According to Wolfram MathWorld, a collection of sets $A_1, A_2, \ldots, A_n$ is said to be disjoint if $A_i \cap A_j = \emptyset$ for all $i \ne j$. In other words, 'disjoint' refers only to 'pairwise disjoint'.

I am looking for a name for a collection of sets where $A_1 \cap A_2 \ldots \cap A_n = \emptyset$ but the sets are not necessarily pairwise disjoint. I was hoping there would be a term like 'qualifier disjoint' to refer to this.

For example, $\{0,1\}, \{0,2\}$ and $\{1,2\}$ are not pairwise disjoint, but the intersection of all three sets is empty.

If there's not an accepted name for this, how should I best express the concept in writing (given that I will need to refer to it many times)?

  • $\begingroup$ Why don't you make up a term? Say.. "totally disjoint" or something? $\endgroup$ Commented Jul 25, 2013 at 1:50
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    $\begingroup$ I've heard teachers consciously use the awkward term "jointly disjoint" to contrast with the stronger property of pairwise disjointness. It's usually easier just to state the sets "have empty intersection" and not make a phrase that parallels the pairwise disjoint case. $\endgroup$
    – hardmath
    Commented Jul 25, 2013 at 1:55
  • $\begingroup$ a collection of sets $\{A_i\mid i\in I\}$ is said to have the finite intersection property (FIP) if the intersection of a finite subcollection is always non-empty. The term is pretty standard, and it is used in the context of compactness (Every closed family with FIP has non-empty intersection) or filters, which by definition have this property. Since your collection is finite and the intersection is empty, you could refer to it as a collection without FIP :-) $\endgroup$ Commented Jul 25, 2013 at 12:52
  • $\begingroup$ @hardmath There's 'disjoint' or 'mutually disjoint' $\endgroup$
    – BCLC
    Commented Dec 6, 2015 at 17:48
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    $\begingroup$ By analogy, consider the the difference between "coprime" and "pairwise coprime". Disjointness is essentially the same idea (no common prime factors vs. no common elements). $\endgroup$ Commented Jun 9, 2020 at 21:43

2 Answers 2


For events in probability theory, Wikipedia calls events jointly or collectively exhaustive if their union is everything.

So the dual notion that their intersection is empty could be called "jointly disjoint" or "collectively disjoint".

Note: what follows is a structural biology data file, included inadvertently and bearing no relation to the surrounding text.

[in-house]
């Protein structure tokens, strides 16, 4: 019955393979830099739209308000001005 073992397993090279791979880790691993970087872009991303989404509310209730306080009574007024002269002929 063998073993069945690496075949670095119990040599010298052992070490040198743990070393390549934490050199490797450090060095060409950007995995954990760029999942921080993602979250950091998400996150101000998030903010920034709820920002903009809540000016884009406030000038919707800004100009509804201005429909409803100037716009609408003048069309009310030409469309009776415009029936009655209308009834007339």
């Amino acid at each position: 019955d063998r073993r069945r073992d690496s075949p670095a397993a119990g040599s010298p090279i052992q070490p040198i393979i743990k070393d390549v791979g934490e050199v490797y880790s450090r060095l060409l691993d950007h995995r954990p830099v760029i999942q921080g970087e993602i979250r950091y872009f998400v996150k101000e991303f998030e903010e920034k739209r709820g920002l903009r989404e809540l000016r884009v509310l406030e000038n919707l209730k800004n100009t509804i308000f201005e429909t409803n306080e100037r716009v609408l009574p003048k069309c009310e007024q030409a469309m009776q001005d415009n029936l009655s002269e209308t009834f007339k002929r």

Related question with terminology: Confusion on pairwise disjoint and disjoint


According to my advanced probability professor,

sets $A_1, A_2, ...$ are (mutually) disjoint if

$$\bigcap_{i=1}^{\infty} A_i = \emptyset $$

Sets $A_1, A_2, ...$ are pairwise disjoint if

$$A_i \cap A_j = \emptyset \ \forall i \ne j$$

Apparently, most texts use 'disjoint' to refer to 'pairwise disjoint'. Whenever a text uses 'pairwise disjoint', we can assume 'disjoint' refers to 'mutually disjoint'.

I think it's the same as 'pairwise distinct' and 'distinct'

Some stuff on Math SE/meta

Do Kolmogorov's axioms really need only disjointness rather than pairwise disjointness?


Are pairwise mutually exclusive events the same as mutually exclusive events?

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    $\begingroup$ No. In standard usage, "disjoint", "pairwise disjoint" and "mutually disjoint" (as far as that is used) are synonyms. $\endgroup$ Commented Dec 6, 2015 at 21:00
  • $\begingroup$ @DanielFischer My advanced probability professor deducted points from people who said disjoint instead of pairwise disjoint $\endgroup$
    – BCLC
    Commented Dec 7, 2015 at 4:45
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    $\begingroup$ Yes, and if an author decides to call the property yellow or feverish, that's valid too. A bad idea, but valid. Of course calling it "disjoint" makes more sense, but in a way it's worse, since it takes a term and deviates from its standard usage, which invites a lot of confusion. $\endgroup$ Commented Dec 7, 2015 at 11:54
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    $\begingroup$ @DanielFischer Sigh. I just got into an argument with someone over disjoint meaning the intersection of all sets in a family is empty, which is weaker than pairwise disjointness. I was adamant that this is the correct interpretation/usage and that I was right. Then I googled it, stumbled here, and found out I'm wrong. :( $\endgroup$
    – layman
    Commented Dec 14, 2016 at 3:51
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    $\begingroup$ If one says that a list of more than two items are distinct, than this means they are pairwise distinct, so "distinct" and "pairwise distinct" are the same thing. (If you want to say the items are not all the same, just say that.) Also "mutually" means the same as "pairwise". There are notions like "relatively prime" where adding "mutually" makes a difference, but "distinct" or "disjoint" or "disconnected" are not among them. $\endgroup$ Commented Mar 9, 2019 at 6:16

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